Five Movies We’re Dying to See at the Brooklyn Horror Film Festival

Brooklyn Horror Film Festival 2018

Now in its third year, the Brooklyn Horror Film Festival, taking place October 11th through the 18th, has become one of the fastest rising venues to catch the next best thing in scary movies months before everyone else gets a chance. This year’s line-up showcases both new faces and old favorites, with a selection of features and shorts that promise to push the boundaries of the horror genre, so get ready for more “but is it horror?” arguments on Twitter.

Here’s but a few of the offerings we’re most looking forward to checking out:

Antrum the Deadliest Film Ever Made

ANTRUM: THE DEADLIEST FILM EVER MADE (Dirs. Michael Laicini & David Amito) – October 14th, 6pm

Purportedly an occult horror film filmed in the 70s that was so disturbing it caused “a violent and blood-drenched San Francisco riot” after a screening, Antrum is now being screened for the first time in more than twenty years, framed with a documentary directed by Michael Laicini and David Amito, creators of the acclaimed web series Who is Mr. Tom?

We’re getting some Blair Witch Project vibes from the plot description, but if Laicini and Amito can pull it off with that same kind of straight-faced flair, it might prove to be a strong contender for the breakaway hit of the festival.


Empathy Inc.

EMPATHY INC (Dir. Yedidya Gorsetman) – October 14th, 6pm

An unnerving mix of sci-fi and horror, director Yedidya Gorsetman’s second feature is about a down on his luck venture capitalist who invests in VR technology that allows the wealthy to experience life through the eyes of those less fortunate than them, with disturbing results.

Described as “an extended and decidedly bleak Black Mirror episode,” the black and white Empathy Inc. promises to be one of the features that will leave viewers shaken and wondering how far off from real life it really is.


Level 16

LEVEL 16 (Dir. Danishka Esterhazy) – October 17, 7pm

A girls’ prison-like boarding school educates its students on “The Feminine Virtues,” rewarding them with adoption by wealthy families if they succeed and threatening them with violent punishment if they fail. Two students discover the gruesome truth about the school as they edge ever closer to “graduation.”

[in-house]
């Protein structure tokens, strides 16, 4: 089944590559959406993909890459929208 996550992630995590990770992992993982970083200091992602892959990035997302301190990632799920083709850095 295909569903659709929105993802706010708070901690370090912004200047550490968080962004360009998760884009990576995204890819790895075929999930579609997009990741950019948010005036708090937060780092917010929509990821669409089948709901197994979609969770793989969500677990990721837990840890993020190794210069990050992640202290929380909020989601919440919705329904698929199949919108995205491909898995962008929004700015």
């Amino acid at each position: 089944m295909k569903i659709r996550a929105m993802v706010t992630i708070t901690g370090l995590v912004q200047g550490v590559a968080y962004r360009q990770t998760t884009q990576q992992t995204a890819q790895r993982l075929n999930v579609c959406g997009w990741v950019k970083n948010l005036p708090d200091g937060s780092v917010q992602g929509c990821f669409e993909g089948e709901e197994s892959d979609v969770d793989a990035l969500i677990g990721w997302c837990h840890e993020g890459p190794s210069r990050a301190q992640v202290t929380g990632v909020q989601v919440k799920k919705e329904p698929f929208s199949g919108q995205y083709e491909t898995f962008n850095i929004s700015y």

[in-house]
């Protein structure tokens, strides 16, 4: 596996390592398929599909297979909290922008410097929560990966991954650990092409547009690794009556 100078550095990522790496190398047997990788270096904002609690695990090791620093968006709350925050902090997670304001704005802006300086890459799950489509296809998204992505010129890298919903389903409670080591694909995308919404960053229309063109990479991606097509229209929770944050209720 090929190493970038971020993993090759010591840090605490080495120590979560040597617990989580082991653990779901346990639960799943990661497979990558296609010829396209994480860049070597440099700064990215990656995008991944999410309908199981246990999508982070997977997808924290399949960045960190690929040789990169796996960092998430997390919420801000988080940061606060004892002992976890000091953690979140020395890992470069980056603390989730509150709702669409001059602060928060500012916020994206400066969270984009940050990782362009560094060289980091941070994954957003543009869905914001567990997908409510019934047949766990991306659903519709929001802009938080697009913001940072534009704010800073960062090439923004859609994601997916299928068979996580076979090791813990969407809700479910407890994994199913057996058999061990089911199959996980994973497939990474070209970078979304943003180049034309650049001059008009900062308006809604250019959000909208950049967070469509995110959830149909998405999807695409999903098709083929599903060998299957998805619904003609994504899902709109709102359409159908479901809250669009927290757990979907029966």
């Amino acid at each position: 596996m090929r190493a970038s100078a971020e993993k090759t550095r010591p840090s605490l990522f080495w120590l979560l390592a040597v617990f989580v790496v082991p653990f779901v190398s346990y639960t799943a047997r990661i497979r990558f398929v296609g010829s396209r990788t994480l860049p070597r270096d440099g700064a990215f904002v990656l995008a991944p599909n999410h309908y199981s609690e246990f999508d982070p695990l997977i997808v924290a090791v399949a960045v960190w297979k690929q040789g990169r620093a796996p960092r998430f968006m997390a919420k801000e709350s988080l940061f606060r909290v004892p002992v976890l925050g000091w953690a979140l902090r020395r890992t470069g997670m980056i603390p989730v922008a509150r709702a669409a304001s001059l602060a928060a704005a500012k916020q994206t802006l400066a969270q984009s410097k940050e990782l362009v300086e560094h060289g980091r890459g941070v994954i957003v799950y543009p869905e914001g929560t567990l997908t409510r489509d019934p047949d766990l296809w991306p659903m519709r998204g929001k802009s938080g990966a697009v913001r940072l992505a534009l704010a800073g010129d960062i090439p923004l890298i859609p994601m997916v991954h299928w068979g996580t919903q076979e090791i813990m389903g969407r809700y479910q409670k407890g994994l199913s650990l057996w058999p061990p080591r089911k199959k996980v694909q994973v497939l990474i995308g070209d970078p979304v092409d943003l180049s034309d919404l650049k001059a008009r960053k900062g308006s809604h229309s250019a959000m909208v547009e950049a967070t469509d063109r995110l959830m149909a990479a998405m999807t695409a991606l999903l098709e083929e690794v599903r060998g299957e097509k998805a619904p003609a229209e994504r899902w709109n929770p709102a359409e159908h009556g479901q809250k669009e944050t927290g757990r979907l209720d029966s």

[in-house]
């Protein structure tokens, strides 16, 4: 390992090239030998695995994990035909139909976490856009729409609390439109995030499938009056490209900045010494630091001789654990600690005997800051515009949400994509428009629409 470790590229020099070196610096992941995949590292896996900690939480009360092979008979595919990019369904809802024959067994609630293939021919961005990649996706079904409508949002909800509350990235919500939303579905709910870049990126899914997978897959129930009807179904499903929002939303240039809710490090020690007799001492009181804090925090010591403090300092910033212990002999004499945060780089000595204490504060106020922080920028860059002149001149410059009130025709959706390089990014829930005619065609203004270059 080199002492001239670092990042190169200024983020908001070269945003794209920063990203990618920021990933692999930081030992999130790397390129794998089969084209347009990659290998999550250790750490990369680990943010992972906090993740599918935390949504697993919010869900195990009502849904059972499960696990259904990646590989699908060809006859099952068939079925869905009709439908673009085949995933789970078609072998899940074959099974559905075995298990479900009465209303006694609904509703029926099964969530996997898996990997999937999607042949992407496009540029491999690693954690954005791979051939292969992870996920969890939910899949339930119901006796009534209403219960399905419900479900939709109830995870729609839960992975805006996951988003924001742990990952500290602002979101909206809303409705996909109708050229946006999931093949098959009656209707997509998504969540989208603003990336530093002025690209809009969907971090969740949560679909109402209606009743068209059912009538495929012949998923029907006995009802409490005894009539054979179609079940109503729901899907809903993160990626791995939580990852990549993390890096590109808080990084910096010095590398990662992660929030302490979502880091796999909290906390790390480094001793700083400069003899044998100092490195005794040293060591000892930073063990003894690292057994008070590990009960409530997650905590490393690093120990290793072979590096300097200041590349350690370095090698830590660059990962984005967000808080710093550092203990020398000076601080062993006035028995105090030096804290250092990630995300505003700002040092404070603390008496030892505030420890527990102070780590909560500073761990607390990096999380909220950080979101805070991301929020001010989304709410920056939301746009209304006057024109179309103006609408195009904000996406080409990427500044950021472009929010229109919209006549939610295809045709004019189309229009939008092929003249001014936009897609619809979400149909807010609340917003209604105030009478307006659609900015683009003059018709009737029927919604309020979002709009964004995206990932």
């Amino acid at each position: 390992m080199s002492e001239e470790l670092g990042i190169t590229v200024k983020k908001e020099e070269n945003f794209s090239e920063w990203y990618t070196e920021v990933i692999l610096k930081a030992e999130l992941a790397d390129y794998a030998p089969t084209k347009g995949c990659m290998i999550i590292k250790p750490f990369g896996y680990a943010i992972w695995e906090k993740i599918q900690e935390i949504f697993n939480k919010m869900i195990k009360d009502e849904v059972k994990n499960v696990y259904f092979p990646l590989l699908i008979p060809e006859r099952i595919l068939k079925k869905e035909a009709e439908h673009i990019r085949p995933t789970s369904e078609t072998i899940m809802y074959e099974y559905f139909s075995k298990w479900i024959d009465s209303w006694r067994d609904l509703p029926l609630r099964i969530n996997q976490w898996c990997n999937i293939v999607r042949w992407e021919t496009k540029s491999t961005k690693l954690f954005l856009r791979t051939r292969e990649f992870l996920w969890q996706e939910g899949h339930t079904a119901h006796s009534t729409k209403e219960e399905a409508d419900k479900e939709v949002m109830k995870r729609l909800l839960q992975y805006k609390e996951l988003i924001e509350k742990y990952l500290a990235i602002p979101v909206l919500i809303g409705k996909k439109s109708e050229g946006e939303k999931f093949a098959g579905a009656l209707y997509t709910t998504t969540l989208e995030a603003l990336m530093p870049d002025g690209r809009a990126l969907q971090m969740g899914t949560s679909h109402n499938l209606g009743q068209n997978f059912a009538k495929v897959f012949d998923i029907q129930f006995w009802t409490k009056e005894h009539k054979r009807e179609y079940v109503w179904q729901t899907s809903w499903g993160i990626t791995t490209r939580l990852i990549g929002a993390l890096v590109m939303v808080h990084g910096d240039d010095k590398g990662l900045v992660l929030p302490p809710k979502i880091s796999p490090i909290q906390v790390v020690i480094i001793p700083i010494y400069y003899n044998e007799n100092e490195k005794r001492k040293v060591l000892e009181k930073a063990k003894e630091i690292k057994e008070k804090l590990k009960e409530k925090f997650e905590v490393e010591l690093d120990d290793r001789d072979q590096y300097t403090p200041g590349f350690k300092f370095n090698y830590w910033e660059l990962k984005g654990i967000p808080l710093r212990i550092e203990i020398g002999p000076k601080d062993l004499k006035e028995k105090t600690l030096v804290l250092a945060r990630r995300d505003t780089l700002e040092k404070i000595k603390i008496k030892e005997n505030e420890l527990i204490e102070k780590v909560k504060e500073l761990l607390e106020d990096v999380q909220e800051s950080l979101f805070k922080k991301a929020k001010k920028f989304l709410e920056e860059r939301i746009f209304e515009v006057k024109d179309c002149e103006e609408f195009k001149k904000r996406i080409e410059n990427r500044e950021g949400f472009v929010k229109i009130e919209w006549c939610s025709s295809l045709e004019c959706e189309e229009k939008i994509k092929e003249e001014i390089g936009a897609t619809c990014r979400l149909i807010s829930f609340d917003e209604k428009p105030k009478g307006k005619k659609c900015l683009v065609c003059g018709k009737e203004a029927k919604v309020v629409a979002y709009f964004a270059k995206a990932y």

Taking a page from The Handmaid’s Tale, this horror-fantasy film’s all too topical themes of female oppression might be the feature that causes the most sleepless nights.


The Rusalka

(CLOSING NIGHT) THE RUSALKA (Dir. Perry Blackshear) – October 18th, 7pm

In a lakeside village said to be a haunted by a ghost who will drown anyone she encounters, two friendly neighbors become increasingly at odds with each other when one of them befriends a mysterious woman.

The closing feature of the festival, The Rusalka, the second feature from Perry Blackshear after his 2015 festival hit They Look Like People, mixes crowd pleasing supernatural romance with darker elements of loss and grief, to what will likely be unforgettable results.


Tower. A Bright Day

TOWER. A BRIGHT DAY. (Dir. Jagoda Szelc) – October 14th, 1:30pm

After her daughter’s First Communion, a woman invites her estranged, emotionally unbalanced sister to a family celebration that quickly falls apart over both hidden truths about who the little girl’s birth mother really is, and a growing sense of paranoia and danger.

Polish director Jagoda Szelc’s feature debut comes in hard with a creepy, abstruse trailer reminiscent of 2014’s Goodnight, Mommy, that shows you just enough to leave you both unsettled and dying to know more.

Other notable features include the Brazilian class satire Cannibal Club, Spain’s cult horror House of Sweat and Tears, France’s homage to 70s slashers Knife + Heart, small town murderer thriller The Clovehitch Killer, and Wolfman’s Got Nards, a documentary about the making and legacy of The Monster Squad, written by one of its young stars, former teen magazine idol Andre Gower.

The Brooklyn Horror Film Festival is also offering a wide selection of LGBTQ, comedy, and local folklore themed horror shorts, as well as screenings of classic slasher movies such as Tobe Hooper’s The Funhouse, My Bloody Valentine, and Sleepaway Camp, in advance of a showing of a restored version of 1987’s little known Blood Harvest, in which teens are terrorized by a murderous clown played by Tiny Tim. Yes, that’s right, Tiny Tim.

Plus, if you like booze-fueled podcast discussions (and if you’re here, you do), Alcohollywood’s sister show Spirits Podcast is hosting a spooky live show on Sunday October 14th! If you go, say hi to Julia and Amanda for us.

If you’re in the New York City area, don’t miss this golden opportunity to see Tiny Tim play a killer clown! Visit brooklynhorrorfest.com for tickets and showtimes, or to purchase an all access pass to an incredible lineup.

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About Gena Radcliffe

Gena Radcliffe is a writer and co-host of the Kill by Kill podcast, on which she coined the phrase "corpse juice." She writes about old TV, movies, pop culture, and very occasionally "Law & Order" at genaradcliffe.com.

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